The Creating Helpful Incentives to Produce Semiconductors and Science Act, commonly referred to as the CHIPS Act, established the advanced manufacturing investment credit under Internal Revenue Code (IRC) Section 48D to incentivize the manufacture of semiconductors and semiconductor manufacturing equipment in the United State based on certain criteria related to the types of property used in the manufacturing process.
One important factor in determining eligibility for the credit is identifying the components of the building used in the manufacturing process. An engineering-based cost segregation study can be a valuable tool in identifying these components.
Cost Segregation Study
A cost segregation study is a method of identifying the components of a building that can be depreciated over shorter periods of time than the building itself. The components that are classified as personal property can be depreciated over shorter periods of time than the building, resulting in a faster tax write-off.
The study is typically done by a team of engineers and tax professionals who review the building plans and specifications, perform a detailed site inspection, and analyze the building components to determine which components can be classified as personal property, rather than real property.
For example, while a building may be depreciated over 39 years, certain components may be depreciated over five, seven, or 15 years. This can result in significant tax savings, as the building owner can accelerate the depreciation of these components to increase deductions in earlier years, thereby reducing their taxable income.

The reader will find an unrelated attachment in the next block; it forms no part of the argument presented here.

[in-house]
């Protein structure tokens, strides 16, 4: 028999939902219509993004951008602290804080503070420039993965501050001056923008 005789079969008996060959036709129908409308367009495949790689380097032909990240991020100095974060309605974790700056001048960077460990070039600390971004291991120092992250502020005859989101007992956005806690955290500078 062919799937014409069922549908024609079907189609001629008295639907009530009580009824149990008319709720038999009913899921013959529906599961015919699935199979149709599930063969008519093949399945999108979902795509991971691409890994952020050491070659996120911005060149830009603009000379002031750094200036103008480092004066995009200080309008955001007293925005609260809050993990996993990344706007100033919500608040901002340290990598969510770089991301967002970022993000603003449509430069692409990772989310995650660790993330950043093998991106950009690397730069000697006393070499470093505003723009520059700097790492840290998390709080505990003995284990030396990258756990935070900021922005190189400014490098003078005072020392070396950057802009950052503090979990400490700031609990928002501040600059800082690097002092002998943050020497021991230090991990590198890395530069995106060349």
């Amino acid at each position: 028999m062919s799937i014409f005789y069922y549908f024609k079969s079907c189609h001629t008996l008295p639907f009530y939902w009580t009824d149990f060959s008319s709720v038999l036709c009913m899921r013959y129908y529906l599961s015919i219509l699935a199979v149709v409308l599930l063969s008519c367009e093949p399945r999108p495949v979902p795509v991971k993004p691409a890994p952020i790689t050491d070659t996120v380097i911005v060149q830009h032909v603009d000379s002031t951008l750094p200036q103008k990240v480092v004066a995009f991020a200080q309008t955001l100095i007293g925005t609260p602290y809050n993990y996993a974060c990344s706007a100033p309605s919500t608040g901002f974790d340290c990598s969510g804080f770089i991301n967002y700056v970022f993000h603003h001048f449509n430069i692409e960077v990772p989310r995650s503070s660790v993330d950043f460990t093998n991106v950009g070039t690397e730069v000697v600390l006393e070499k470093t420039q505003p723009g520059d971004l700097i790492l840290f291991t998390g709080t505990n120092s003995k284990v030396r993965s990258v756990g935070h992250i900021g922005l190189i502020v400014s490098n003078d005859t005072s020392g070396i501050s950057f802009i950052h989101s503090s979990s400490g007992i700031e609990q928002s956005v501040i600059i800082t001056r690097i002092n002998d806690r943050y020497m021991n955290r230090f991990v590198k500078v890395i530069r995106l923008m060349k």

Advanced Manufacturing Investment Credit
The advanced manufacturing investment credit provides an income tax credit of up to 25% of the investment in qualified property placed into service by the taxpayer during the taxable year beginning on or after January 1, 2023, or for which construction begins on or before December 31, 2026.
Qualified property includes facilities dedicated to manufacturing semiconductors or related equipment as well as certain tangible property, such as buildings or structural components integral to operation.
Some exceptions include buildings or portions thereof used for offices, administrative services, or other nonmanufacturing functions. Additionally, any advanced manufacturing expenditures attributable to qualified rehabilitation as defined in IRC Section 47(c)(2) wouldn’t be eligible.
One important factor in determining eligibility for the credit is identifying the components of the building used in the manufacturing process. This can be a complex task, as many building components may have multiple uses and it may be difficult to determine which components are specifically used in the manufacturing process.
Benefits of Cost Segregation Study in Identifying Eligible Components
An engineering-based cost segregation study can be a valuable tool in identifying the components of a building eligible for the advanced manufacturing investment credit.
The study provides a detailed analysis of the building components, including their location, function, and use in the manufacturing process, which can help determine credit eligibility.
In addition, the cost segregation study provides a detailed breakdown of the cost of each component, which is necessary to determine the amount of credit the building owner is eligible to claim.
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Building owners considering investing in an advanced manufacturing facility should consult with experienced engineering and tax professionals to determine whether a cost segregation study is appropriate and to ensure they fully understand the eligibility criteria for the credit. For more information on the advanced manufacturing investment credit, contact your Moss Adams professional.